It is known that not every locally compact Haussdorff space is normal, see for example

But it seems that the following is true, I just want to make sure I am not making any mistake:

**Lemma** Let $X$ be a locally compact Haussdorff space and let $K, W \subset X$ be compact with $K \cap W = \emptyset$. Then, there exists open sets $K \subset U, W \subset V$ such that $U \cap V =\emptyset$.

*Proof:*

We have $K \subset (X \backslash W)$. Since $K$ is compact, $X \backslash W$ is open and $X$ is locally compact Haussdorff space, by Theorem 2.7 in Rudin, "Real and Complex Analysis" we can find an open set $U$ (with compact closure) such that $K \subset U \subset \bar{U} \subset X \backslash W$.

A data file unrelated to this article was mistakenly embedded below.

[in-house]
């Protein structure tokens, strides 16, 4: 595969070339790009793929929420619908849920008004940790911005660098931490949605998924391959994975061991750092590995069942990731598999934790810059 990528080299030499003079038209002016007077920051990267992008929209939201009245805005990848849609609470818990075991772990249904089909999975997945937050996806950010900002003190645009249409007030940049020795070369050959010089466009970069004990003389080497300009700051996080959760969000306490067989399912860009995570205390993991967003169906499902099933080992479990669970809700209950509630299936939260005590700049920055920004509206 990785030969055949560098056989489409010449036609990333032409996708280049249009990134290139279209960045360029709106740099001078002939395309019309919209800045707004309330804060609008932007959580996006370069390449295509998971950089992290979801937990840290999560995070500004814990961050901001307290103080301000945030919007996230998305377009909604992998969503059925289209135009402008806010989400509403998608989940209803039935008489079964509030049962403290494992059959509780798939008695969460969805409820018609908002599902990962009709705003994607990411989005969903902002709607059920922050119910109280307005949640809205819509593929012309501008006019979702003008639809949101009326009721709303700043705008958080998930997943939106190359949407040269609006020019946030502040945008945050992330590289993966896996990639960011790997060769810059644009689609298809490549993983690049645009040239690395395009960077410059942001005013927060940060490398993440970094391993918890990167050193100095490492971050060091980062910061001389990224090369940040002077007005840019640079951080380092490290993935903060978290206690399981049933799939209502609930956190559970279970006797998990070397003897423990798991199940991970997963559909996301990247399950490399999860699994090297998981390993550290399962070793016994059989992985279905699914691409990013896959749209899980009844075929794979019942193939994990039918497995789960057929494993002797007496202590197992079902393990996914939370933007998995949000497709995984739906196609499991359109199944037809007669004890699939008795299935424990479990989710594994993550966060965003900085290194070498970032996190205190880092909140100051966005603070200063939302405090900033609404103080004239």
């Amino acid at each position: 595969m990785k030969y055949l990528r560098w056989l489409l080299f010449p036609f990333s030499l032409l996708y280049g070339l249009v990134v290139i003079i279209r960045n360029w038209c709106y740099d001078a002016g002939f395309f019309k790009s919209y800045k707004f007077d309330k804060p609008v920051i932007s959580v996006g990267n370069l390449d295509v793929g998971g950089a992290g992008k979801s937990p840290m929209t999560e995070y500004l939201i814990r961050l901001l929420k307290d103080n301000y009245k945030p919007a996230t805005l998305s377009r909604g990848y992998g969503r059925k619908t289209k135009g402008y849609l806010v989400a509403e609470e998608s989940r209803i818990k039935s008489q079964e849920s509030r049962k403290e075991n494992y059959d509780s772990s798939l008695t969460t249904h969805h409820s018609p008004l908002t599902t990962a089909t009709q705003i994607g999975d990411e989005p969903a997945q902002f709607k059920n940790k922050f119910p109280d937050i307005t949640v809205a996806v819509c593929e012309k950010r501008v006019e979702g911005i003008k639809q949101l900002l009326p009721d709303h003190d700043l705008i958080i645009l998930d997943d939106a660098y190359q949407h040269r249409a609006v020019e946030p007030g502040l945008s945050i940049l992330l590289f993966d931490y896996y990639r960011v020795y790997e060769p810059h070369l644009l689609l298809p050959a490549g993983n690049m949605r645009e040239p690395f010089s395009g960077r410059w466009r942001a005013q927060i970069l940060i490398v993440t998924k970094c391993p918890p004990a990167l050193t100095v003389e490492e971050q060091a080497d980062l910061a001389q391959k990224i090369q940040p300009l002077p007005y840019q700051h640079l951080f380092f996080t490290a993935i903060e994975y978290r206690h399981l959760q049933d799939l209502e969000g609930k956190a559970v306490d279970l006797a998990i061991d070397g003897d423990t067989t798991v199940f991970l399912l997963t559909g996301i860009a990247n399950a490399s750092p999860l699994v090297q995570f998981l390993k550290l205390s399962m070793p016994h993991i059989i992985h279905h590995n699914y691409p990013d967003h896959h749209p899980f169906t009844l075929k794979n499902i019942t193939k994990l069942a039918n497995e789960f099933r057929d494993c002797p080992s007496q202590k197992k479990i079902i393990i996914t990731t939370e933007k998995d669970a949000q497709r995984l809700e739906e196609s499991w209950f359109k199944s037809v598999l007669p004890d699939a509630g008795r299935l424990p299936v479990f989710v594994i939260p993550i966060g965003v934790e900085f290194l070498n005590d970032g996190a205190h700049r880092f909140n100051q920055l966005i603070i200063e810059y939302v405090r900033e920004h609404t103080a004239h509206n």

Let $V:= X \backslash \bar{U}$. Then $V$ is open and satisfies the above conditions.

\qed

Is this correct? I am a bit uneasy, especially since the proof only uses the fact that $W$ is closed, compactness is only needed for $K$.